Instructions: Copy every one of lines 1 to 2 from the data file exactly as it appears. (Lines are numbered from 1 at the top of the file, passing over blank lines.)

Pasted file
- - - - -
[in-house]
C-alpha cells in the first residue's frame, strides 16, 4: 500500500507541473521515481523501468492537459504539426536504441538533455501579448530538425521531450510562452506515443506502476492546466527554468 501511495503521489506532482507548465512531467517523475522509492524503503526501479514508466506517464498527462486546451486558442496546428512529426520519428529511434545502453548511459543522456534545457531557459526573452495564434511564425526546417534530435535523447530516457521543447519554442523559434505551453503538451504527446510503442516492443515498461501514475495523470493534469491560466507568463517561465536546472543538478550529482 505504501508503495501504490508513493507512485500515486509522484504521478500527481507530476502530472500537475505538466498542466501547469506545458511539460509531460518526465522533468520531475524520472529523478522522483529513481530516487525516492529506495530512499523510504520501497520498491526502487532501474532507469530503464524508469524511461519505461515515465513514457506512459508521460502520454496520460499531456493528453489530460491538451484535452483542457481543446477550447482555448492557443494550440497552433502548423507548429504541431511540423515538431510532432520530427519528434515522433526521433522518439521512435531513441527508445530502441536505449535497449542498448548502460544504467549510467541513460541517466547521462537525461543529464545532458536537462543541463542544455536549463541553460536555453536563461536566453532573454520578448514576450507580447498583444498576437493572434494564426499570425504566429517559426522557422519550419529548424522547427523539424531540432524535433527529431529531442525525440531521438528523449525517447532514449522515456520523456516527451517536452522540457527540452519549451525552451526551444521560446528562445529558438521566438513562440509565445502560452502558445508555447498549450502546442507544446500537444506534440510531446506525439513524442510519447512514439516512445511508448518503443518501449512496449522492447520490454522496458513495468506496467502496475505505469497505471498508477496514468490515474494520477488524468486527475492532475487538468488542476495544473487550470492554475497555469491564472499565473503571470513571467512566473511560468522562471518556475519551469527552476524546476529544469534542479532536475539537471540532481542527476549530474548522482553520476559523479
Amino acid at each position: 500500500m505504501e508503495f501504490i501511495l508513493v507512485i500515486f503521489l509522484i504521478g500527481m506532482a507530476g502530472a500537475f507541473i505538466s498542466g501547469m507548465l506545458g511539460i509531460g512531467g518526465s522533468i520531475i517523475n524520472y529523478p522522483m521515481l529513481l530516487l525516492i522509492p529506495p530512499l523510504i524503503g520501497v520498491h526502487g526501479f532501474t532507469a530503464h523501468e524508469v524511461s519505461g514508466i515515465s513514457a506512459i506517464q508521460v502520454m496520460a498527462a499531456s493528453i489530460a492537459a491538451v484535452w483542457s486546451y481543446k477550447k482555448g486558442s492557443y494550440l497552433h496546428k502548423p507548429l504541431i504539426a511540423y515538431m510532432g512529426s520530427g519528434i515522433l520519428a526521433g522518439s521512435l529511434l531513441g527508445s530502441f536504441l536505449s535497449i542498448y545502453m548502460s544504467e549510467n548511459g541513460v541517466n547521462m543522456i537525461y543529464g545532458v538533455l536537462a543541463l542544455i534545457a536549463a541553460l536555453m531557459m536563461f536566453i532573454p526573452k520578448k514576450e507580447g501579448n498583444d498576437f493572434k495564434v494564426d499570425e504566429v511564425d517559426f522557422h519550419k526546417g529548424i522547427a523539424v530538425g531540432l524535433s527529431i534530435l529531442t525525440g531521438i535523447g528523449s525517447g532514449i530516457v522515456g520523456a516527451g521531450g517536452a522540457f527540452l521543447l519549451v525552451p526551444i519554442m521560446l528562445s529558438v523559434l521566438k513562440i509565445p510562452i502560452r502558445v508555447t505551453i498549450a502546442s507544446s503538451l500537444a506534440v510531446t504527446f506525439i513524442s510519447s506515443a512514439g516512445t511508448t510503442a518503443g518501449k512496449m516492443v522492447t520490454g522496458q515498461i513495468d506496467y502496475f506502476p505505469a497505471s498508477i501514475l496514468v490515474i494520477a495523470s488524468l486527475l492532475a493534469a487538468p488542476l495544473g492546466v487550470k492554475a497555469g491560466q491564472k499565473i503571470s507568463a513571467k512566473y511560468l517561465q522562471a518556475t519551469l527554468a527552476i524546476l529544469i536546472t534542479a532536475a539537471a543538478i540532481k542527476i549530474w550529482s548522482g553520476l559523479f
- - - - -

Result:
[in-house]
C-alpha cells in the first residue's frame, strides 16, 4: 500500500507541473521515481523501468492537459504539426536504441538533455501579448530538425521531450510562452506515443506502476492546466527554468 501511495503521489506532482507548465512531467517523475522509492524503503526501479514508466506517464498527462486546451486558442496546428512529426520519428529511434545502453548511459543522456534545457531557459526573452495564434511564425526546417534530435535523447530516457521543447519554442523559434505551453503538451504527446510503442516492443515498461501514475495523470493534469491560466507568463517561465536546472543538478550529482 505504501508503495501504490508513493507512485500515486509522484504521478500527481507530476502530472500537475505538466498542466501547469506545458511539460509531460518526465522533468520531475524520472529523478522522483529513481530516487525516492529506495530512499523510504520501497520498491526502487532501474532507469530503464524508469524511461519505461515515465513514457506512459508521460502520454496520460499531456493528453489530460491538451484535452483542457481543446477550447482555448492557443494550440497552433502548423507548429504541431511540423515538431510532432520530427519528434515522433526521433522518439521512435531513441527508445530502441536505449535497449542498448548502460544504467549510467541513460541517466547521462537525461543529464545532458536537462543541463542544455536549463541553460536555453536563461536566453532573454520578448514576450507580447498583444498576437493572434494564426499570425504566429517559426522557422519550419529548424522547427523539424531540432524535433527529431529531442525525440531521438528523449525517447532514449522515456520523456516527451517536452522540457527540452519549451525552451526551444521560446528562445529558438521566438513562440509565445502560452502558445508555447498549450502546442507544446500537444506534440510531446506525439513524442510519447512514439516512445511508448518503443518501449512496449522492447520490454522496458513495468506496467502496475505505469497505471498508477496514468490515474494520477488524468486527475492532475487538468488542476495544473487550470492554475497555469491564472499565473503571470513571467512566473511560468522562471518556475519551469527552476524546476529544469534542479532536475539537471540532481542527476549530474548522482553520476559523479